The earlier stages of pregnancy are very different. Let's first of all dispose of the idea of “conception”, which is a religious idea that doesn't have any real biological meaning. The biology of human development begins with fertilization, which can't really be called an “event” because it is a complicated process in many stages that can be accomplished in different ways. But for the moment I'll concede the point and say that a zygote exists after fertilization. Once the DNA from the egg and sperm have combined, the newly-formed zygote then begins to divide into two cells, four, eight, and so on. At this point there aren't yet any specialized cells: they're all stem cells, and will only take on specialized roles as organs, nerves, and so on much later in the process of development (if they continue at all—many of them will just die off).
The process of development itself can take many turns. The majority of the time, in fact, the process results in nothing at all. Most fertilizations are simply flushed out with the mother's next menstruation and never develop. The woman never knows that any fertilization occurred at all. In those fewer cases where the zygote does make it through the tubes to implant in the uterus, its fate is still undetermined. It might develop into a person, or two people, or three, or half. Identical twins, for example, result when the multi-celled zygote splits at some point, and both portions go on to implant and develop into fully formed unique people (albeit with identical DNA). Identical triplets are quite rare, but also possible. Another even rarer possibility is that two different zygotes will merge at some point in their development and develop into a single fully-formed person with two sets of DNA. These are called tetragametic chimeras, and are often born with defects, but can also be born as perfectly normal infants who may not even know that they were the product of two different fertilizations.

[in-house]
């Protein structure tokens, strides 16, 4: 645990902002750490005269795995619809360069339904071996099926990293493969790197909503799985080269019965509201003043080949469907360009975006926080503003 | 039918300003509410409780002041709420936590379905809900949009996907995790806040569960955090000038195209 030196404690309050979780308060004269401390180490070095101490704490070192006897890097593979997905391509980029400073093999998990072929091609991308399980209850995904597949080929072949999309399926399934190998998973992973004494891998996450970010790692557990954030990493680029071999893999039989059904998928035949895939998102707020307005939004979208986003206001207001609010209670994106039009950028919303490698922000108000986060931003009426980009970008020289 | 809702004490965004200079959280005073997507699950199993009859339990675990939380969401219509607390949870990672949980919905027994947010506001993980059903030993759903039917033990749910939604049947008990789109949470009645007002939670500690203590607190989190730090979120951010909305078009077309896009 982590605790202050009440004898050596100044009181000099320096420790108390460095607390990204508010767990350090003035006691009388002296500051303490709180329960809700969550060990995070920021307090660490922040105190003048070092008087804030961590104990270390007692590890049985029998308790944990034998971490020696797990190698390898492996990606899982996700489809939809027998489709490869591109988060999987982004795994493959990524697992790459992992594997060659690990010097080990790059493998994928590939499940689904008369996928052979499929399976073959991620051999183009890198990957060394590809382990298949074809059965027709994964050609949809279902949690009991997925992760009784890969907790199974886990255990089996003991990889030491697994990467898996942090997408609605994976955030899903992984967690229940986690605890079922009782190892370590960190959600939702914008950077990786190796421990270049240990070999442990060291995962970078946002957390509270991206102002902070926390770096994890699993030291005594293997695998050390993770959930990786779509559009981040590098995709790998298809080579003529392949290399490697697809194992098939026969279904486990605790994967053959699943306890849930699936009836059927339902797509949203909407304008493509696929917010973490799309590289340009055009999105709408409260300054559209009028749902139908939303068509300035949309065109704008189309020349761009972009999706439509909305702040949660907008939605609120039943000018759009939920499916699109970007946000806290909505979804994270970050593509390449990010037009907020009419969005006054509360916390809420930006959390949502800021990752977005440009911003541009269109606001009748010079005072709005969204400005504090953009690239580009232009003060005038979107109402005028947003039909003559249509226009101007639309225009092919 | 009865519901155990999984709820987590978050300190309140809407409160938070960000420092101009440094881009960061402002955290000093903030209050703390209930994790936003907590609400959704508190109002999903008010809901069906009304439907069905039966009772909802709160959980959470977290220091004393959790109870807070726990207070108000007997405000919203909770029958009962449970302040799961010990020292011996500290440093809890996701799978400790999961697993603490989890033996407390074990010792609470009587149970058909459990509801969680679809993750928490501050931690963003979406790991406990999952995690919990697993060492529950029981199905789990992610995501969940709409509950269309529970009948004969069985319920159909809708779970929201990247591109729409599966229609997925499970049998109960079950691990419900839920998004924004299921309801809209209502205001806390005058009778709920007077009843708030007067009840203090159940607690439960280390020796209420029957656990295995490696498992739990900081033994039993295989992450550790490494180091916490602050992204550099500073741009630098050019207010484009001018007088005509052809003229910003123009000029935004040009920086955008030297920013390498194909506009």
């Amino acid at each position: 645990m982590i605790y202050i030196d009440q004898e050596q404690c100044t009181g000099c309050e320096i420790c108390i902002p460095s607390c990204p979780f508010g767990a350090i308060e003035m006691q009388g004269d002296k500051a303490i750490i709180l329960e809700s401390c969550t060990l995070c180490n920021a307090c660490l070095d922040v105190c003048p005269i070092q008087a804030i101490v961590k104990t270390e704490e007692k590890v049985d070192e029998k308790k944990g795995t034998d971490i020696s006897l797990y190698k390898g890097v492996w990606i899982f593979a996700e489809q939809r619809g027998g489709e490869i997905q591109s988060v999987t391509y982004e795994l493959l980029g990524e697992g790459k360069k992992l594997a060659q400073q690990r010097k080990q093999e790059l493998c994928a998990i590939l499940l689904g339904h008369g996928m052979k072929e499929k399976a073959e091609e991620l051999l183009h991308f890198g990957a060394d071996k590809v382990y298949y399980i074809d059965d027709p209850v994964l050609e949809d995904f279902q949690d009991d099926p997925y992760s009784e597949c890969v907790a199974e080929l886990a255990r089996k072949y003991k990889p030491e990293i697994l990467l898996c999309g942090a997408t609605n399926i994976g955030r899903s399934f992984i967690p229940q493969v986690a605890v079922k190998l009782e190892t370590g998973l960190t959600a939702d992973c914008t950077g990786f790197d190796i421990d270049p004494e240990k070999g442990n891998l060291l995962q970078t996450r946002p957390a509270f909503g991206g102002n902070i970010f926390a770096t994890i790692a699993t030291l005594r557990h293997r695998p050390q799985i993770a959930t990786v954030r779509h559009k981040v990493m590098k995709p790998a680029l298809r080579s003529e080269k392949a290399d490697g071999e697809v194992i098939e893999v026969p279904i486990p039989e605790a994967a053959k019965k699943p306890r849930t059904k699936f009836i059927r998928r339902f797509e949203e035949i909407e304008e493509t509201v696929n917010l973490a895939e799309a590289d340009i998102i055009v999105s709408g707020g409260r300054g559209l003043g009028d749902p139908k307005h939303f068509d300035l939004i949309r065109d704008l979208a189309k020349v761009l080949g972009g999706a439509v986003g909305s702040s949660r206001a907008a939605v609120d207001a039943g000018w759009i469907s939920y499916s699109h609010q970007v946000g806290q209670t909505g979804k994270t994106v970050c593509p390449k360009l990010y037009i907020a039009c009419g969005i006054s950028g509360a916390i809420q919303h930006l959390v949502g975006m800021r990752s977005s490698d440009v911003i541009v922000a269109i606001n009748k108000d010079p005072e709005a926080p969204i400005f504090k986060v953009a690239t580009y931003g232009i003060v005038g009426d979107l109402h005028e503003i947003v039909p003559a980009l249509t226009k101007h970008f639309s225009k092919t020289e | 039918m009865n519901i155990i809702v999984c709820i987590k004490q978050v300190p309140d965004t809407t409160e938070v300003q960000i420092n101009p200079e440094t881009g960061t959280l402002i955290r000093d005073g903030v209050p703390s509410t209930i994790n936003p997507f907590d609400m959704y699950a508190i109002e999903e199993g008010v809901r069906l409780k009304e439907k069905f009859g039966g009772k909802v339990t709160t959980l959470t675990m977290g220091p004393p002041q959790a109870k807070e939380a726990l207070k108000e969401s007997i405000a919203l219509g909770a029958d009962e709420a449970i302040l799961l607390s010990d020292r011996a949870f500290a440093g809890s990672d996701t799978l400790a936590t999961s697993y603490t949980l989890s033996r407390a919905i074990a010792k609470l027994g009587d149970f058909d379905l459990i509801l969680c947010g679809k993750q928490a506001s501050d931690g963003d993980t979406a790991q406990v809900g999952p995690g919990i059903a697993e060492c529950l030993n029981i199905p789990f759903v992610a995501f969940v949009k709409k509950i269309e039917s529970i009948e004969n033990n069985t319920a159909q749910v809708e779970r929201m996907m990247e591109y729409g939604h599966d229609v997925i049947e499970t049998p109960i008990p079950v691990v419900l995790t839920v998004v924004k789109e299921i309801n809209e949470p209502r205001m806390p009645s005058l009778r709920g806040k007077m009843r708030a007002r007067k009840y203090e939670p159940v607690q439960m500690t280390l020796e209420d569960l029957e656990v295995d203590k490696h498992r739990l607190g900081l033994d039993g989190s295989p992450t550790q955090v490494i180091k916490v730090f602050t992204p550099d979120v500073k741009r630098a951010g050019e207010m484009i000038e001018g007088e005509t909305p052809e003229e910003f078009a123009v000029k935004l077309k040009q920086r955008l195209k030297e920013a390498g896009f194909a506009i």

This is where the “life begins at conception” argument falls down. Yes, a zygote after (and arguably before) fertilization is living, in the same sense that any of our skin cells or liver cells is living. They can divide and grow and contain a full set of genetic material. We can now grow skin and muscle tissue in a dish from a single cell. But the relevant question is not whether the thing is living or not, or even whether it is human. The question is “is it a person?”, in the sense of laws that make harming people an act of violence we detest, or is it merely a collection of cells like the skin cells we flush down the drain when we wash our hands, or blood cells that we donate to the Red Cross? What is it about people that makes them specially deserving of protection? A good way to answer that is to think of the twin case: why do we consider twins to be two people, not one? It's simple: each twin thinks and feels and dreams independently. Each has its own personality and its own desires and fears. It is untenable to argue that the single zygote that would later develop into these two people had any of those qualities. It had no brain, no nerves, no eyes, no ears. It had only the potential for developing those things—and we didn't know then from the zygote stage exactly what it might develop into. It might have become a person, or two, or half, or it might not.